I responded to a post in a friend’s LiveJournal, in which she talked about a friend of hers who has just been diagnosed with chronic fatigue syndrome. Her friend was very upset that my friend didn’t believe there is a cure for fibromyalgia or CFS (at least, there isn’t one right now). This is part of my response.
I think that the fact that there’s finally acknowledgment from the CDC and the like that CFS is real, and research proving that FMS is real and showing a genetic link, is very promising. That greatly increases the probability of research being done that might find a cure or at least decent treatments.
But no, I don’t really look for a “cure” for either disease. I think the best we’re going to see for some time is better treatments for the symptoms. I’m fairly certain that both diseases will be found to be genetic weaknesses triggered by environmental conditions that damage the nervous and/or immune systems. Gene therapy may be able to repair some of that damage. Maybe. Germline therapy might offer our descendants the possibility of not passing the genetic weaknesses on to their children.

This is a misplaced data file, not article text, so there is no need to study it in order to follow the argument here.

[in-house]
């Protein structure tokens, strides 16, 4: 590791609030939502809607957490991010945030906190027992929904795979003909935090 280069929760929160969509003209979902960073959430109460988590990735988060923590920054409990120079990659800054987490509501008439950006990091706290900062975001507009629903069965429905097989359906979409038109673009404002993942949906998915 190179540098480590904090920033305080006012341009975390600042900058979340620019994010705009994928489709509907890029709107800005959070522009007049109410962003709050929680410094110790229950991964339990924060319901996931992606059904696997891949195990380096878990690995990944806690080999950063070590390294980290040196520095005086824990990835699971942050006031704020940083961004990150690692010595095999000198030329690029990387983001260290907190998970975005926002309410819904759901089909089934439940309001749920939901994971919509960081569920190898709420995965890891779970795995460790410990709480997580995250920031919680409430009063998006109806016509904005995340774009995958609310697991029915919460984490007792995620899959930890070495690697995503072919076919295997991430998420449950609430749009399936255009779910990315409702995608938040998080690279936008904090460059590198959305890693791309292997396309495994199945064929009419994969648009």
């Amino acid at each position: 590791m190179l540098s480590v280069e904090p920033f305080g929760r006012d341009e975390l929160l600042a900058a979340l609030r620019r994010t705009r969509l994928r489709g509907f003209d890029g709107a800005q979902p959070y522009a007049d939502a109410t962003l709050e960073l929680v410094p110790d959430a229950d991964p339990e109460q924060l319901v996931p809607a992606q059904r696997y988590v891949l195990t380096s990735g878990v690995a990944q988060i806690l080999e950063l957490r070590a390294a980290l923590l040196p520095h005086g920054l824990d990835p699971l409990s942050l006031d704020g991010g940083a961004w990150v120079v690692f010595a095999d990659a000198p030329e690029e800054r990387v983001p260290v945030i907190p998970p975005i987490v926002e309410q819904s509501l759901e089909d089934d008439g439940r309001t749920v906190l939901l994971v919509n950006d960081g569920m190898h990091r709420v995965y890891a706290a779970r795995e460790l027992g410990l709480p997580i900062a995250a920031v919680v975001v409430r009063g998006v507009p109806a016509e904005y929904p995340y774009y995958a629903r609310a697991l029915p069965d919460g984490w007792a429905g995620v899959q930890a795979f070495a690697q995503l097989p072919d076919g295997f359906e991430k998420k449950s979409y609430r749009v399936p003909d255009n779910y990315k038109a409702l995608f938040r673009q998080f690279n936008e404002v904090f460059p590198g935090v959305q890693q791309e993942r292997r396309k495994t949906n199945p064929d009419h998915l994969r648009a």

But—not expecting a cure doesn’t mean that I don’t pay attention to the research and the latest information available about treatments.
I think hoping for a cure, in some ways, can be a way of trying to shift responsibility for how we proceed to the medical establishment. If there isn’t one coming, the only improvement we’re going to experience is what we manage with what’s available now. The improvements we make in how we eat, move, sleep, interact, etc. are up to us, and they can make a huge difference. We can get some relief from currently available medications by working with our doctors. We can use various techniques to improve our cognitive functioning or prop ourselves up despite fibro fog. And if we aren’t sitting around waiting for somebody else to hand us a cure, we’re more likely to do those things.